We just have to encourage them to practice first.

How are your math skills holding up in adulthood? Tell me in the comments.

Monday, August 13, 2018

Alexa, can you understand me?

"Alexa, what's the weather?"

"Alexa, play a song I like."

"Alexa, tell me a joke."

Those statements cover the span of my son's interaction with our Echo device. And I am OK with that. He used to ask her the time, but I told him that he knew how to tell time and he needed to stop asking that and go look for himself.

Most of the time, she understands him. There are moments, however, when his request to play a specific song gets lost in translation, or he is asking from too far away, and she doesn't understand. Since my son is a little older, he usually takes this in stride and tries again. But, if he were younger, I could see this being one of those scenarios that would have really frustrated him.

And no one wants their child to have a tantrum because the digital assistant didn't understand them.

The voice assistant industry is now trying to face that challenge: Of learning how different ages in the household request things. But the bigger question is still: How much interaction should your little one have with voice-assisted technology?

Since we haven't had it long enough to know the repercussions of it, my vote is still leaning toward the limited interactions that my son has today. I'm not looking for our device to be able to tell him stories or answer all his questions. He should still spend most of his interactions with me and his Dad.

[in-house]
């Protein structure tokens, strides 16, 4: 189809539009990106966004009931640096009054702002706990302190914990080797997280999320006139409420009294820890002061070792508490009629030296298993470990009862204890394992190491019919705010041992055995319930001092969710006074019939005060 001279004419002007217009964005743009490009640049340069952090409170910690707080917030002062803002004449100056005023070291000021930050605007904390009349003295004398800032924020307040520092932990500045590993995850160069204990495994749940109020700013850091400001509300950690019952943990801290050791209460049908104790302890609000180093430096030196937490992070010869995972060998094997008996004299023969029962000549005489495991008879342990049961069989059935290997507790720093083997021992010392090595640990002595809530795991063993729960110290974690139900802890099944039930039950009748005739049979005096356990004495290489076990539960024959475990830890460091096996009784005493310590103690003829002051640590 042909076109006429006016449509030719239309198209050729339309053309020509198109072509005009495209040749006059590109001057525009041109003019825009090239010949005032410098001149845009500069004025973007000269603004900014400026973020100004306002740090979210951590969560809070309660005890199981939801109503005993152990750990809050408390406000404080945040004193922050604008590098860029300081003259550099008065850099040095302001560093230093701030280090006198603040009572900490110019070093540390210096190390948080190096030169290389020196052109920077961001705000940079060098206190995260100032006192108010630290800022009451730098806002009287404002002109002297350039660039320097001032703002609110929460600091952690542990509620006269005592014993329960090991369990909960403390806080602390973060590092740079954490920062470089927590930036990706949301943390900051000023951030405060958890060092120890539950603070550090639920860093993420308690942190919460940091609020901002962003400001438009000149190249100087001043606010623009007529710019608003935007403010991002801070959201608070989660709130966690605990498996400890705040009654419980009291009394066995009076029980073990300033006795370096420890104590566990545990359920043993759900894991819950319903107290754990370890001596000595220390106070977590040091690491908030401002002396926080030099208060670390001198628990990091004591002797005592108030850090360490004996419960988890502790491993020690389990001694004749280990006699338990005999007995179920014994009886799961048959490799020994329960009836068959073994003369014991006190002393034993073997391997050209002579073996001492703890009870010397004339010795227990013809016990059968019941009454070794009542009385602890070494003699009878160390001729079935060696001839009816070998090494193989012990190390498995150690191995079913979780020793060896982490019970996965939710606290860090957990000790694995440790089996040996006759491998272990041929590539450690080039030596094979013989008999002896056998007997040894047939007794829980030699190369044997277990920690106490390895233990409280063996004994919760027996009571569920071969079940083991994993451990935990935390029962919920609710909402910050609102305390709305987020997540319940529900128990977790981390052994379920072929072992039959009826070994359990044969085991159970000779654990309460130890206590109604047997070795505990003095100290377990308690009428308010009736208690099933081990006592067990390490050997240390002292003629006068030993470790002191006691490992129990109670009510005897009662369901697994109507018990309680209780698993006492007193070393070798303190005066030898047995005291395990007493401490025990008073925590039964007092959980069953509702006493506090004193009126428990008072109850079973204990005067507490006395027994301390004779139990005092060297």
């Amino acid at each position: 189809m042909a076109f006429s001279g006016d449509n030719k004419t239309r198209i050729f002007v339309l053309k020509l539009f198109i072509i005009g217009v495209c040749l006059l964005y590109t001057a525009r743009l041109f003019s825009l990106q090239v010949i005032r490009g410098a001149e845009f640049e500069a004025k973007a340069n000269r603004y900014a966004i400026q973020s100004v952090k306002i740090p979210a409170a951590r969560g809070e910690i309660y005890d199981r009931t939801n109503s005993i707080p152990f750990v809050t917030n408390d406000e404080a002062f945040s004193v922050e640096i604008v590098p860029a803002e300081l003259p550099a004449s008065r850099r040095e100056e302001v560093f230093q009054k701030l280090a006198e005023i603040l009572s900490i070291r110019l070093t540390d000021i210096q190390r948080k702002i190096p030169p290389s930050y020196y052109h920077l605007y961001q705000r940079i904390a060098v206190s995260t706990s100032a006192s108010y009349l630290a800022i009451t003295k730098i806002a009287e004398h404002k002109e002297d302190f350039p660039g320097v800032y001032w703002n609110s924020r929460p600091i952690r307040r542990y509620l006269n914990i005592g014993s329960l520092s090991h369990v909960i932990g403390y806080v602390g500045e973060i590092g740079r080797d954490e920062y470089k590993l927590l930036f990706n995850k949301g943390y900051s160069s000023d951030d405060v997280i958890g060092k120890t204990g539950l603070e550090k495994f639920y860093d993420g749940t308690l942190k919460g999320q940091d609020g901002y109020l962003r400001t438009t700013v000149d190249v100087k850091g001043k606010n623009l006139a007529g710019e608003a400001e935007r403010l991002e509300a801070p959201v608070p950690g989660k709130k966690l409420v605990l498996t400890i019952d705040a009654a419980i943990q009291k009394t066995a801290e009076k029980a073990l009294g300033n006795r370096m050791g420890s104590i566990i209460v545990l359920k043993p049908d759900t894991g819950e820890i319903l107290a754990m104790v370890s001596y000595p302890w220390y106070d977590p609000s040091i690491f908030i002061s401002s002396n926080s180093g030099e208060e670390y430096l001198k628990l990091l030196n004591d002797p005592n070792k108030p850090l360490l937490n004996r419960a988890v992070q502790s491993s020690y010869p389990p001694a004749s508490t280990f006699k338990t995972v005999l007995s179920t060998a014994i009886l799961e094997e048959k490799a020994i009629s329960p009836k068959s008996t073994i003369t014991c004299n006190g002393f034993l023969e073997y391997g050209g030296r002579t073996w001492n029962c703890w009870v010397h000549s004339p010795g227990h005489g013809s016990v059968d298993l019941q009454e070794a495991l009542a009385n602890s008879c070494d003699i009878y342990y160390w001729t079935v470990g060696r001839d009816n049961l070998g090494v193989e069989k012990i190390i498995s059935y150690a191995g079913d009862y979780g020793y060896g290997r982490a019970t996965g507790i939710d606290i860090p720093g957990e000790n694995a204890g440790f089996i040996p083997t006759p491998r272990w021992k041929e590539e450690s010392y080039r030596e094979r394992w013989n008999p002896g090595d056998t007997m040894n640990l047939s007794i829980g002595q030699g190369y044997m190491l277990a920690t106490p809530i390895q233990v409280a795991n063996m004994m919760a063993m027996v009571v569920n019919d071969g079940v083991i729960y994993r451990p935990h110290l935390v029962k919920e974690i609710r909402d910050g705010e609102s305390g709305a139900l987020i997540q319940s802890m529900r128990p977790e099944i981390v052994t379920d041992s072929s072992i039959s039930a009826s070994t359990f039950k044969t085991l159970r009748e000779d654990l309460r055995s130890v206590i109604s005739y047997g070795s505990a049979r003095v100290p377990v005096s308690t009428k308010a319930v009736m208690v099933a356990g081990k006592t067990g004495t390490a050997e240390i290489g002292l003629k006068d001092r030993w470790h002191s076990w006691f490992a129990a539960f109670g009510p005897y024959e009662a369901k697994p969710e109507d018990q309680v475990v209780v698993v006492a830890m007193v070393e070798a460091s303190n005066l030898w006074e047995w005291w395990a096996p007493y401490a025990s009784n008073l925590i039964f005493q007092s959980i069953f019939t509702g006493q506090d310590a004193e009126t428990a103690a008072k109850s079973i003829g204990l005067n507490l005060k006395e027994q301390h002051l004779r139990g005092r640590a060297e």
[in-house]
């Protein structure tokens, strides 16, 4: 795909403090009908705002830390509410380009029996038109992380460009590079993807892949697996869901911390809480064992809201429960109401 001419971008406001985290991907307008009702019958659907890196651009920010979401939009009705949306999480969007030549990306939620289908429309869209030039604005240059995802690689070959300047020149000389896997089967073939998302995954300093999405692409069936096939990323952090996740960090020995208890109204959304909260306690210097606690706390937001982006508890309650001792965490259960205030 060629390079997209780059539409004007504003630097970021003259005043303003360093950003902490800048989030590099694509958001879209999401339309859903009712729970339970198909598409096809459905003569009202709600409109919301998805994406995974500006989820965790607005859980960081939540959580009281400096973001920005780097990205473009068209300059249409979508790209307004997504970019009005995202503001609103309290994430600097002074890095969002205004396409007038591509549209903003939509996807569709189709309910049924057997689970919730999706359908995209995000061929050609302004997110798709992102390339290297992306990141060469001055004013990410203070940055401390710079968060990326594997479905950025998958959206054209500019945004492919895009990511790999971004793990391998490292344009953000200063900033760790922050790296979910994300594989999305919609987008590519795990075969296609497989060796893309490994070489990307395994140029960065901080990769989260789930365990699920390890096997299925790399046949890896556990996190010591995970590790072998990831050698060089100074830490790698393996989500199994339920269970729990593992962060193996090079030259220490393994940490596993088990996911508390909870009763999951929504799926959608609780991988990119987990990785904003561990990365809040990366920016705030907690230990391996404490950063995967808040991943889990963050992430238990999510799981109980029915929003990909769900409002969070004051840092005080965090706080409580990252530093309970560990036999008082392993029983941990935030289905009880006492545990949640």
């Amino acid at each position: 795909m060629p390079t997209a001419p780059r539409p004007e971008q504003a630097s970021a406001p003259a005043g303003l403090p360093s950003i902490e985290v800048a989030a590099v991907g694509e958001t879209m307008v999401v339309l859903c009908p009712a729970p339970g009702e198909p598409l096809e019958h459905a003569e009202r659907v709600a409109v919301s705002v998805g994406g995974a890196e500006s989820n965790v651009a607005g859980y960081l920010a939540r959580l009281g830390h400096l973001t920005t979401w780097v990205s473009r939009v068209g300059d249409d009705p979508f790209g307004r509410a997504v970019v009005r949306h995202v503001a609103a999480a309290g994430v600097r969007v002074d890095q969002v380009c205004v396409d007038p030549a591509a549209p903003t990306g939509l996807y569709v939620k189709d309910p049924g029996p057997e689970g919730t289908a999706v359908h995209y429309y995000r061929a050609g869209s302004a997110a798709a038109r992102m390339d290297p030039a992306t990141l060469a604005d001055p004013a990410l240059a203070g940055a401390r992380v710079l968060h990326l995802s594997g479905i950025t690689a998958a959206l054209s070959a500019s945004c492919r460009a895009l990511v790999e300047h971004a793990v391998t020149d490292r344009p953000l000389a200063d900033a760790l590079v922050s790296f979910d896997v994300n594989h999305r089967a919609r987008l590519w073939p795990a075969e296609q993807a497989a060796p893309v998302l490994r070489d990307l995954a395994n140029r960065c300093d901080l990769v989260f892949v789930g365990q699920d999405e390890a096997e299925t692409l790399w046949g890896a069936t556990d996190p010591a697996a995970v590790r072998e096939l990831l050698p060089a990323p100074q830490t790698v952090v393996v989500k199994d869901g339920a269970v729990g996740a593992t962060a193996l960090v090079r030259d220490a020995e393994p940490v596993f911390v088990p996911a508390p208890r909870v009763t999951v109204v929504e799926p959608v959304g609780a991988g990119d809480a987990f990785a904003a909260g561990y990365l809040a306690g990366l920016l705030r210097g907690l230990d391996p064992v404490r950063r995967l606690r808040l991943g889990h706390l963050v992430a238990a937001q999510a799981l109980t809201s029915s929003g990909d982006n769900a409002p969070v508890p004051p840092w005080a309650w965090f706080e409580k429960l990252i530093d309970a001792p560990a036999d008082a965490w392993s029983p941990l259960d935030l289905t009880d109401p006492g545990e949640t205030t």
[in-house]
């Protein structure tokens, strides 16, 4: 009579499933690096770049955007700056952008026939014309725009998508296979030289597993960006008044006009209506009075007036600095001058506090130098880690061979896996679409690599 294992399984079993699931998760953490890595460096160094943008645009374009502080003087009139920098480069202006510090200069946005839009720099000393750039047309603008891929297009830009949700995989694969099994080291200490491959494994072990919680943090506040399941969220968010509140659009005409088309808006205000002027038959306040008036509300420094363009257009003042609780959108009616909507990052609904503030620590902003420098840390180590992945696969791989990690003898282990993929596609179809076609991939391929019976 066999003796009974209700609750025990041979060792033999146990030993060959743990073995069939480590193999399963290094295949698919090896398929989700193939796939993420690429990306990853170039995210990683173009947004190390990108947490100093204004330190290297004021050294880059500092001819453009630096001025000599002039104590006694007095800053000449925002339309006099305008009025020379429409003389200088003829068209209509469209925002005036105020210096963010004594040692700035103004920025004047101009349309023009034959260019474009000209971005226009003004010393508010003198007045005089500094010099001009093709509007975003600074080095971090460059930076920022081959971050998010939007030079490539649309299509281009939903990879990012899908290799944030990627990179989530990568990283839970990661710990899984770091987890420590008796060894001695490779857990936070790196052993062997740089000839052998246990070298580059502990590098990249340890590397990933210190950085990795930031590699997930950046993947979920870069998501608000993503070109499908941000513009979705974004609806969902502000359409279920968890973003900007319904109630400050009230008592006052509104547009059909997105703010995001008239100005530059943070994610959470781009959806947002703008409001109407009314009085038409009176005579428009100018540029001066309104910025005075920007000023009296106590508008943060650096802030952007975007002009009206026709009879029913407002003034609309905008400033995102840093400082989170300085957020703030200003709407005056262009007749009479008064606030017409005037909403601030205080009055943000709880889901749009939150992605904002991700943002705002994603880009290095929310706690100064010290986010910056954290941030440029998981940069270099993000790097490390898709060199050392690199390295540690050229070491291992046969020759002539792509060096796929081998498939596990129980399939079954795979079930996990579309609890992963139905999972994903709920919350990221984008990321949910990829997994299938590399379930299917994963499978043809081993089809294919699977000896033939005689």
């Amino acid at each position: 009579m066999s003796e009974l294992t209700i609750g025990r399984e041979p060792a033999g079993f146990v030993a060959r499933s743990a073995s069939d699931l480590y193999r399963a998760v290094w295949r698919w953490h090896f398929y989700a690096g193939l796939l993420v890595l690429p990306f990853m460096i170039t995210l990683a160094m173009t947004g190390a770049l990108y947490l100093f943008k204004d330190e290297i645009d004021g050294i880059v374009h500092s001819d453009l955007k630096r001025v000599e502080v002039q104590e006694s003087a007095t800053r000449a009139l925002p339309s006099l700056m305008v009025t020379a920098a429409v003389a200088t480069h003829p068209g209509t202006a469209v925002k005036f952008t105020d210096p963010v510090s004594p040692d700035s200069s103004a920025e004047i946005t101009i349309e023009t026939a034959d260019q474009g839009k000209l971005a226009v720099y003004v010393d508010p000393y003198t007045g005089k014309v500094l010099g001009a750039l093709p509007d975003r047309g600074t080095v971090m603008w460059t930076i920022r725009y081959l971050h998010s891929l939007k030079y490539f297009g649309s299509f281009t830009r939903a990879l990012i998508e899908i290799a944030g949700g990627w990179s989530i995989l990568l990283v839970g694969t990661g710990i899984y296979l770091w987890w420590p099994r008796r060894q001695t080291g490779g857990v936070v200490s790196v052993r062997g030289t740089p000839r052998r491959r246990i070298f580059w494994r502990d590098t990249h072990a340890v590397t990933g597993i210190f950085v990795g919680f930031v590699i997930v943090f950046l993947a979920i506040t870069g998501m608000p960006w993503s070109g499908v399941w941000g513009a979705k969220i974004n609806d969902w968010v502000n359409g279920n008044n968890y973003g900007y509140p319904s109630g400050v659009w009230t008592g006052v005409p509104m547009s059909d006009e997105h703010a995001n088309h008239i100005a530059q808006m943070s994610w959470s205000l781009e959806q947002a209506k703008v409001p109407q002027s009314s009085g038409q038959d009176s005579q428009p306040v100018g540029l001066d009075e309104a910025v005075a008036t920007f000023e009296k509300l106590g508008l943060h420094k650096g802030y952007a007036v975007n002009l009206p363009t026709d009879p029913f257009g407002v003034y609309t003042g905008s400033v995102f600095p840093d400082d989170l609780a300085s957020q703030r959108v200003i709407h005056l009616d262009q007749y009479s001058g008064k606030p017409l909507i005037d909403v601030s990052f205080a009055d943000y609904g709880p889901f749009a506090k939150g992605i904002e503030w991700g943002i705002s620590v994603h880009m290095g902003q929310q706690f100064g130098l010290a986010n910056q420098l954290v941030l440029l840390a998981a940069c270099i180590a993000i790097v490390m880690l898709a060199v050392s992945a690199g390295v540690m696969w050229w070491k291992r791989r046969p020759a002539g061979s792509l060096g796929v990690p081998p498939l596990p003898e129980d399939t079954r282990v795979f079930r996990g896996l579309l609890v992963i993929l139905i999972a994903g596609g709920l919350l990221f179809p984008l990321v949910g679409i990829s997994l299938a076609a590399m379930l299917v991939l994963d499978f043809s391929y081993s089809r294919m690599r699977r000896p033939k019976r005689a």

Do your children have access to voice assisted technology in your home? Tell me in the comments.

Friday, August 10, 2018

To volunteer or not volunteer

I am fortunate enough to work for a company that gives time off to volunteer, and I am trying to be better about taking advantage of that time for activities that directly affect my son's life. 

When he was very little and still in pre-school, I chaperoned a few field trips and visited the classrooms. It was enough that I knew most of the other children's names.

As he has gotten older, I've helped with a few activities, but I know that I should be doing more. He is at an age where my volunteering can benefit his academic success.

The thing is: I don't want to embarrass him.

So, I ask him: Do you want me to come to this event? Do you want me to help out with this? Or, I tell him: This is something the school needs help with, so I am going to do it.

I know the truth of these years: He is getting older and no child wants their Mom to be at school with them. He should have his own experiences throughout the day and decide what he wants to tell me. While I need to visit the classroom enough to know his friends and peers, he will want his space.

As we head toward back-to-school conferences, I intend to let his teacher know that I can volunteer when she needs me, but I will make sure that my son is onboard, too.

Do you volunteer at your child's school? Tell me all about it in the comments.